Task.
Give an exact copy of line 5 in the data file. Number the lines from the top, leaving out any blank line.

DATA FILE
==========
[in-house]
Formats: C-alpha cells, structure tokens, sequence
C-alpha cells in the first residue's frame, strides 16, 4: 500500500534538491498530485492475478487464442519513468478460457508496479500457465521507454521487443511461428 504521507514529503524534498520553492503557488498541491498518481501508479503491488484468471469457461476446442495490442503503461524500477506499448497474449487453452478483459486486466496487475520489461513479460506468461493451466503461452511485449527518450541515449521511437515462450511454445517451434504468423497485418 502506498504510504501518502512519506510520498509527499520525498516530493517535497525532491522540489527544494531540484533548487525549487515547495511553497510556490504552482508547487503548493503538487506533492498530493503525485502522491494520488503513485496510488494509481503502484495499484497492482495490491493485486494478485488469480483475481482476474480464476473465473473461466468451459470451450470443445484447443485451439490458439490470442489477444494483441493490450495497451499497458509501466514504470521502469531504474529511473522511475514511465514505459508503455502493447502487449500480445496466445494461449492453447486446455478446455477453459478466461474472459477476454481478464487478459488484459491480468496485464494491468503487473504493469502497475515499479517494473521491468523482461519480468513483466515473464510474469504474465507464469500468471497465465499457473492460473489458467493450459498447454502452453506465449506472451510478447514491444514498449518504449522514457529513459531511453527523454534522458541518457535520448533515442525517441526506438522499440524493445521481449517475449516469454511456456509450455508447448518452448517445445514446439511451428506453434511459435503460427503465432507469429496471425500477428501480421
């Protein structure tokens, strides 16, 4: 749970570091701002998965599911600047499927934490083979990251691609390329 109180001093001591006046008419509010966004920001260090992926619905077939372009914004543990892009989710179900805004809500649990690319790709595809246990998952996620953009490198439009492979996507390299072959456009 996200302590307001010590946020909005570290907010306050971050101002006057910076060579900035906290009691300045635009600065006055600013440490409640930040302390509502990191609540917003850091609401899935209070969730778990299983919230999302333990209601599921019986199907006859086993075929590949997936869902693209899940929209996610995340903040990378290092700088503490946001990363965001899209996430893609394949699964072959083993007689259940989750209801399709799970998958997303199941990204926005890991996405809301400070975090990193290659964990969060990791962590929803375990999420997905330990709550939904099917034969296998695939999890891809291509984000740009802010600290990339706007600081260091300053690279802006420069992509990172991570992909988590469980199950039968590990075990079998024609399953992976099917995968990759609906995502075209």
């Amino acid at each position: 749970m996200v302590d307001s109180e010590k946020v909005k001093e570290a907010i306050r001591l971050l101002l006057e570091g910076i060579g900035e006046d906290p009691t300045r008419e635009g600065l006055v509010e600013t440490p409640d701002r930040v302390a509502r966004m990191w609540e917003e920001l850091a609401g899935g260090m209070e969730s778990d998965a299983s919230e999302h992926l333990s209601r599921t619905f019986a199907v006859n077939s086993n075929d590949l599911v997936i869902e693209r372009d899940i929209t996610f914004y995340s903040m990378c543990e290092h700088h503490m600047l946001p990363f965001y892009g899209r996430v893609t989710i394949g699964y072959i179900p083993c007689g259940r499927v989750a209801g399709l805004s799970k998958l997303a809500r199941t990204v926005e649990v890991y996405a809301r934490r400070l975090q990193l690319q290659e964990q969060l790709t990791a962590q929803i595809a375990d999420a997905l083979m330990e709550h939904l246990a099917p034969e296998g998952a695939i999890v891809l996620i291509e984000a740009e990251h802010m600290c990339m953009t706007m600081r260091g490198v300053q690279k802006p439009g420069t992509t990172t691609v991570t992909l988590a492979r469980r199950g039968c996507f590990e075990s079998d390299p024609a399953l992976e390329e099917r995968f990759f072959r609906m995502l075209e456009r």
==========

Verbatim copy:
């Amino acid at each position: 749970m996200v302590d307001s109180e010590k946020v909005k001093e570290a907010i306050r001591l971050l101002l006057e570091g910076i060579g900035e006046d906290p009691t300045r008419e635009g600065l006055v509010e600013t440490p409640d701002r930040v302390a509502r966004m990191w609540e917003e920001l850091a609401g899935g260090m209070e969730s778990d998965a299983s919230e999302h992926l333990s209601r599921t619905f019986a199907v006859n077939s086993n075929d590949l599911v997936i869902e693209r372009d899940i929209t996610f914004y995340s903040m990378c543990e290092h700088h503490m600047l946001p990363f965001y892009g899209r996430v893609t989710i394949g699964y072959i179900p083993c007689g259940r499927v989750a209801g399709l805004s799970k998958l997303a809500r199941t990204v926005e649990v890991y996405a809301r934490r400070l975090q990193l690319q290659e964990q969060l790709t990791a962590q929803i595809a375990d999420a997905l083979m330990e709550h939904l246990a099917p034969e296998g998952a695939i999890v891809l996620i291509e984000a740009e990251h802010m600290c990339m953009t706007m600081r260091g490198v300053q690279k802006p439009g420069t992509t990172t691609v991570t992909l988590a492979r469980r199950g039968c996507f590990e075990s079998d390299p024609a399953l992976e390329e099917r995968f990759f072959r609906m995502l075209e456009r």